Beyond The Hub:
Moving On: Passengers
By DJ Forrest
Writer Nick Leather
Director Paul McGann
Passengers, is the second episode of the seventh series of Moving On. Moving On is a series of episodes about different people in different situations, who have reached a turning point in their lives and are, moving on. There are many familiar faces from the world of Who and Torchwood but it’s this story that really caught my interest. Check out iPlayer, for this BBC1 programme, while it’s still available.
Paul Copley plays Ronnie, a retired driving instructor who lives on his own. His wife having passed on about 4 years previous. He lives next door to Helen, played by Eve Myles, her son, Connor played by Sam Bottomley and her partner, Tony played by Chris Reilly. The story kicks off after Ronnie pulls out of his driveway and collides with Helen’s son, knocking him off his bicycle.
I have to admit, throughout the first half of the drama story that I kept waiting for Paul Copley to develop a nervous twitch, a strong sense of smell and a desire to repeatedly say: Isn’t it? Isn’t it? But of course, that never came.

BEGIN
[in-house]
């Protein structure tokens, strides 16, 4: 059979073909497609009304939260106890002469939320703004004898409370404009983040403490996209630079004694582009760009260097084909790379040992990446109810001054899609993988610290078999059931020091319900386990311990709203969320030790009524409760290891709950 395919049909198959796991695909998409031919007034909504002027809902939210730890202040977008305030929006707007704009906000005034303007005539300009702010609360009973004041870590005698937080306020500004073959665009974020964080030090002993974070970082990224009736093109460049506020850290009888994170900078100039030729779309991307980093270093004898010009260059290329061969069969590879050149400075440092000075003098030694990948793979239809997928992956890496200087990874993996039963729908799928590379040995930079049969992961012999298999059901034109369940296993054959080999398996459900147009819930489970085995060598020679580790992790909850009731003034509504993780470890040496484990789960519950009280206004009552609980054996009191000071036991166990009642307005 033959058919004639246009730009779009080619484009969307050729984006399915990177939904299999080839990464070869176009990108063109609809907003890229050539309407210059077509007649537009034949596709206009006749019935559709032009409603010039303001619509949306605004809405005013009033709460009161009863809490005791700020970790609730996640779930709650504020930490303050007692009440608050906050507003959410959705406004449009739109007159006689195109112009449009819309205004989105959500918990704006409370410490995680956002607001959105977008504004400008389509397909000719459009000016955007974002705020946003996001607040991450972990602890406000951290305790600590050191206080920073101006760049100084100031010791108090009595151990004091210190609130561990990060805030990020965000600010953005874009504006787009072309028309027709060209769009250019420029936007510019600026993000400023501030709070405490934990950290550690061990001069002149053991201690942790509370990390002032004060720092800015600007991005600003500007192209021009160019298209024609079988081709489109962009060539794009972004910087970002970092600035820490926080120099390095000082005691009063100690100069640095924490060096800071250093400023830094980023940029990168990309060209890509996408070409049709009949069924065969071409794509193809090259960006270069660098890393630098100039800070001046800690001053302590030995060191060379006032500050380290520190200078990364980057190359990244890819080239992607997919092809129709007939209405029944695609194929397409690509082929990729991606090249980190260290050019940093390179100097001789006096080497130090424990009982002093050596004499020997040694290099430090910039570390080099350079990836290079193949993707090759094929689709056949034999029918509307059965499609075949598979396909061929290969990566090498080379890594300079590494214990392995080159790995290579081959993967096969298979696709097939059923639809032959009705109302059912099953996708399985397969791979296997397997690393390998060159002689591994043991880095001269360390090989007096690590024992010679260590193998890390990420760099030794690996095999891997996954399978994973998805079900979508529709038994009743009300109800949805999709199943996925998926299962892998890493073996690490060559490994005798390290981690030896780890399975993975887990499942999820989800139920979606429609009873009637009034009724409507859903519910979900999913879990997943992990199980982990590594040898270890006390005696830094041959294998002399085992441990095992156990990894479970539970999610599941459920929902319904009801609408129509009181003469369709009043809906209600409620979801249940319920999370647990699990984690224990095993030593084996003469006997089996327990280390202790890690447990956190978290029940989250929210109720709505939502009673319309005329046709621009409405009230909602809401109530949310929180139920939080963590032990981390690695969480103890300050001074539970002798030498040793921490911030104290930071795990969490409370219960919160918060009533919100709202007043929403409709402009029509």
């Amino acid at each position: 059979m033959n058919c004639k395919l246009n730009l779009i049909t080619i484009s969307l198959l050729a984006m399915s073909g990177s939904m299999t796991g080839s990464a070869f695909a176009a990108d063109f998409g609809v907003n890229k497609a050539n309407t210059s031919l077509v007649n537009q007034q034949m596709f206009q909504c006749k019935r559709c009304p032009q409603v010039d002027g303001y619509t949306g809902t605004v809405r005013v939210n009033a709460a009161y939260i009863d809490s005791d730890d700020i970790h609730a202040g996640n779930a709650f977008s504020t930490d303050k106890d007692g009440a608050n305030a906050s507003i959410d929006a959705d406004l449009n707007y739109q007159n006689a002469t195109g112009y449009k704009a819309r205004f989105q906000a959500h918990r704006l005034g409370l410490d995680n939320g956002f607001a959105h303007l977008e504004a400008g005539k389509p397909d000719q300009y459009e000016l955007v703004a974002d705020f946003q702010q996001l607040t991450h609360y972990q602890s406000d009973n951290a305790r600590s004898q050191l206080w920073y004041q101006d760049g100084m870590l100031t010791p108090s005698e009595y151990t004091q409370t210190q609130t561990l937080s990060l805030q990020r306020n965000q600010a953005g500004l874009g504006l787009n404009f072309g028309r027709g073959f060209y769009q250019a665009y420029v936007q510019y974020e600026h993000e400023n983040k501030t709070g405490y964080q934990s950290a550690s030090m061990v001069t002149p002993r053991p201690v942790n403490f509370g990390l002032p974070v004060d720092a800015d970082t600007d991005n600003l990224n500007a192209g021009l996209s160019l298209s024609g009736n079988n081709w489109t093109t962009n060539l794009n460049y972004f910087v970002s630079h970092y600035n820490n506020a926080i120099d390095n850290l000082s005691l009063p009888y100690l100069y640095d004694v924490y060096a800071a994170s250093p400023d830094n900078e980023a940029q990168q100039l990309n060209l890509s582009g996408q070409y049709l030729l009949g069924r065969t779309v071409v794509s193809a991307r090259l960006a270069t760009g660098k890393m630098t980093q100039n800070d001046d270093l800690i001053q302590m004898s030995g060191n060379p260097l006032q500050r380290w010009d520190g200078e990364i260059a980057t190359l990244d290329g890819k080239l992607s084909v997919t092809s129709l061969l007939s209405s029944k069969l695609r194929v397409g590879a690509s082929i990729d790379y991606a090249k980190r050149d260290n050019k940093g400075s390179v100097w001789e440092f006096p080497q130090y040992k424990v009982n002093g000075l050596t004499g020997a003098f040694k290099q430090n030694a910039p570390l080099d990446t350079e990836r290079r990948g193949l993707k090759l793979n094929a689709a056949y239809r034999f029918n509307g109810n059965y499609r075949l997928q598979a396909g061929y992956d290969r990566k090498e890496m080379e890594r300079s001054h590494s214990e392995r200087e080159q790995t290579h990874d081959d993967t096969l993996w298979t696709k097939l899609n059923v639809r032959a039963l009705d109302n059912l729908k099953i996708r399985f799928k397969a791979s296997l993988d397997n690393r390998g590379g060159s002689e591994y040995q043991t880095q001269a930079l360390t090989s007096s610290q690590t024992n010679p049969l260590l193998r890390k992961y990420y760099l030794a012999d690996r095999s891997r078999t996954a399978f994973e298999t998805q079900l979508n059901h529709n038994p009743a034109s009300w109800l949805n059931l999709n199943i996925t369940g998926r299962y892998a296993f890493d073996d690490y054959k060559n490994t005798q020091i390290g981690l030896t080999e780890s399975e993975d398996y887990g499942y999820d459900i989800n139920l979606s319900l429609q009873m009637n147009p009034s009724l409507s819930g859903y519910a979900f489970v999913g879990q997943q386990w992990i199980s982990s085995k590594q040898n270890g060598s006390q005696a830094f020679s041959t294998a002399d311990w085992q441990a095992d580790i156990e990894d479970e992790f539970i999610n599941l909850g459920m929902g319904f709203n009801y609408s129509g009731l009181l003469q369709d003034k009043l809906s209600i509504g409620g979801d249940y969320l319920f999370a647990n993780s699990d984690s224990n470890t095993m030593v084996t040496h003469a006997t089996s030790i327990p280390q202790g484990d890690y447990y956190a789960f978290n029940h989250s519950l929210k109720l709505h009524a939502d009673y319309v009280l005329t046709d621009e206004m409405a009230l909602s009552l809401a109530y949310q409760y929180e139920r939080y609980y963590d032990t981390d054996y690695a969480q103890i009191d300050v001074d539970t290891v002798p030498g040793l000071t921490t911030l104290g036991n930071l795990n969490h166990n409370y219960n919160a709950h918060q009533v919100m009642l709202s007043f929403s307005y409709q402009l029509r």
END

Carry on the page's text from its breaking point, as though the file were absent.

Eve and Paul work seamlessly together. As if the old friendship of alien avoider and alien chaser weren’t too far away. Although to be fair, the only alien in this story was the creeping signs of dementia.
Another little Whoniverse snippet is the director of the story – Paul McGann, with his brother Joe playing the doctor. *Wry smile*
Eve’s character Helen is far from the broad Welsh accent we’re so used to hearing; instead, it was more of a Yorkshire accent, and took a bit of getting used to.
Helen and Ronnie grow close. Ronnie has early signs of dementia, and has a ton of post it notes all around his house, to remind him about everything mundane, from putting the out of date fruit in the bin to only setting out 1 set of cutlery on the table. For her help and kindness, Helen is given driving lessons as a way of saying thank you, and a friendship develops. Plus, being the neighbourly neighbour, Ronnie’s really concerned after he spots a large bruise on her upper arm. And as thoughts race through your head of domestic abuse, when the sounds of screaming and crying are heard next door, it doesn’t take much to put two and two together and make FIVE!
As with many dramas about domestic abuse, the situation was handled well and all the characters were able to move on with their lives. It’s a very moving story and puts Eve Myles in a different role to ones we’ve seen her in in the past.
Torchwood may have lost Gwen Cooper, but there’s no denying it, Eve Myles can play any role that’s given to her, and play it well. Although it has to be said, that it’s going to take a long time to get used to the fact that we’ll never hear those beautiful Welsh vowels from the passionate and often fiery Gwen Cooper.